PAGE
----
CHICAGO (Reuters) - A federal judge on Friday barred the U.S. Justice Department from denying public-safety grants to so-called sanctuary cities in retaliation for limiting cooperation with the Trump administration’s crackdown on illegal immigration.
The preliminary injunction issued by U.S. District Judge Harry Leinenweber was in response to a legal challenge brought by Chicago, the third-largest city in the United States, but the judge ruled that his order would be applied on a nationwide basis.
Chicago sued in August after U.S. Attorney General Jeff Sessions announced he would cut off cities from certain Justice Department grants unless they allowed federal immigration authorities unlimited access to local jails and provided 48 hours’ notice before releasing anyone wanted for immigration violations.
The lawsuit contended that Sessions exceeded his authority by imposing new conditions beyond those Congress prescribed when it established the grant program. In his injunction, Leinenweber found the city likely to prevail on the merits of its argument once the case is considered in its entirety.
Chicago Mayor Rahm Emanuel hailed Friday’s decision at a City Hall news conference as “an affirmation of the rule of law.”
“It’s an assertion of our most fundamental American values and it’s an unambiguous, clear rejection of the false choice that the Trump Justice Department wanted Chicago to make between our values, our principles and our priorities,” Emanuel said.
A Justice Department spokesman, Devin O’Malley, declined comment when asked whether the administration would appeal the court order.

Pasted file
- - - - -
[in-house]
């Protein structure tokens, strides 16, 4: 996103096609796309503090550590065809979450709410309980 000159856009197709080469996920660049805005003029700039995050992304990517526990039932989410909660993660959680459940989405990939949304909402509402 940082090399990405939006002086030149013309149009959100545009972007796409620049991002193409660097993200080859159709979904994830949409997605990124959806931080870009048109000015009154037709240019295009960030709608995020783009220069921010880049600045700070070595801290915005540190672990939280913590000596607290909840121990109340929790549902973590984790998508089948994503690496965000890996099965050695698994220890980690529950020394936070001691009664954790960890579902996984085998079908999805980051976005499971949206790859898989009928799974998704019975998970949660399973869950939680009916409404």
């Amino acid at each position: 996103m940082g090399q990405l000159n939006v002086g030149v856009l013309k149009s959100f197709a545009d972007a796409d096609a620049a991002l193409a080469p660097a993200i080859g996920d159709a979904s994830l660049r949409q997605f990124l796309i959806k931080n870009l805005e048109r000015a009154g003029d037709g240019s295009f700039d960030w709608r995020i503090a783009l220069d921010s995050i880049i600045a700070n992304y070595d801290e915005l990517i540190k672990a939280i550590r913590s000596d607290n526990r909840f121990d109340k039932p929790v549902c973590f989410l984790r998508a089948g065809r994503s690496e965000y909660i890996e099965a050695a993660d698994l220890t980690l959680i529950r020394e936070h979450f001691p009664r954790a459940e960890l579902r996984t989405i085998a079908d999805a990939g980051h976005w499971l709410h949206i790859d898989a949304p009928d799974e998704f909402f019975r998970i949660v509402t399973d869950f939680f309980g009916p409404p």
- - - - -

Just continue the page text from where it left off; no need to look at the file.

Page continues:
President Donald Trump has made tougher immigration enforcement a centerpiece of his campaign and presidency, along with a pledge to build a wall on the U.S.-Mexican border.
As part of that policy, the Justice Department has sought to punish cities and other local jurisdictions that have joined a growing “sanctuary” movement aimed at shielding illegal immigrants from stepped-up deportation efforts.
The Trump administration has argued that its deportation crackdown is focused on illegal immigrants convicted of serious crimes, and that public safety is jeopardized when police refuse to notify U.S. Immigration and Customs Enforcement of plans to release such a person from local custody.
“By protecting criminals from immigration enforcement, cities and states with ‘so-called’ sanctuary policies make their communities less safe and undermine the rule of law,” O’Malley said.
But critics counter that enlisting police cooperation in rounding up immigrants for removal undermines communities’ trust in local law enforcement, particularly among Latinos, and they have questioned whether the administration is really targeting dangerous criminals.
Trump’s opponents also say there is no correlation between immigration and violent crime, citing a sharp drop in homicides in Los Angeles since the early 1990s, despite embracing the sanctuary cities movement.
The grants at issue, under the Edward Byrne Memorial Justice Assistance Grant, or Byrne JAG, program typically are used to help police improve crime-fighting techniques, buy new equipment and assist victims of crime.
Federal records show the Justice Department doled out $1 billion in Byrne JAG money to state governments, $430 million to nonprofits and $136 million directly to cities and counties last year. Chicago is expected to receive $3.2 million this year for purchasing equipment.
Dozens of cities have taken a stance on deportation enforcement similar to Chicago’s including New York, Los Angeles, Philadelphia and New Orleans.
Police agencies in those jurisdictions have generally barred their officers from routinely checking individuals’ immigration status when making arrests or traffic stops. And they have refused to keep anyone locked up longer than otherwise warranted at the request of federal agents seeking to deport them.
Reporting by Suzannah Gonzales in Chicago; Writing; Additional reporting by Alex Dobuzinskis in Los Angeles and Daniel Levine in San Francisco.; Writing by Steve Gorman; editing by Grant McCool and Cynthia Osterman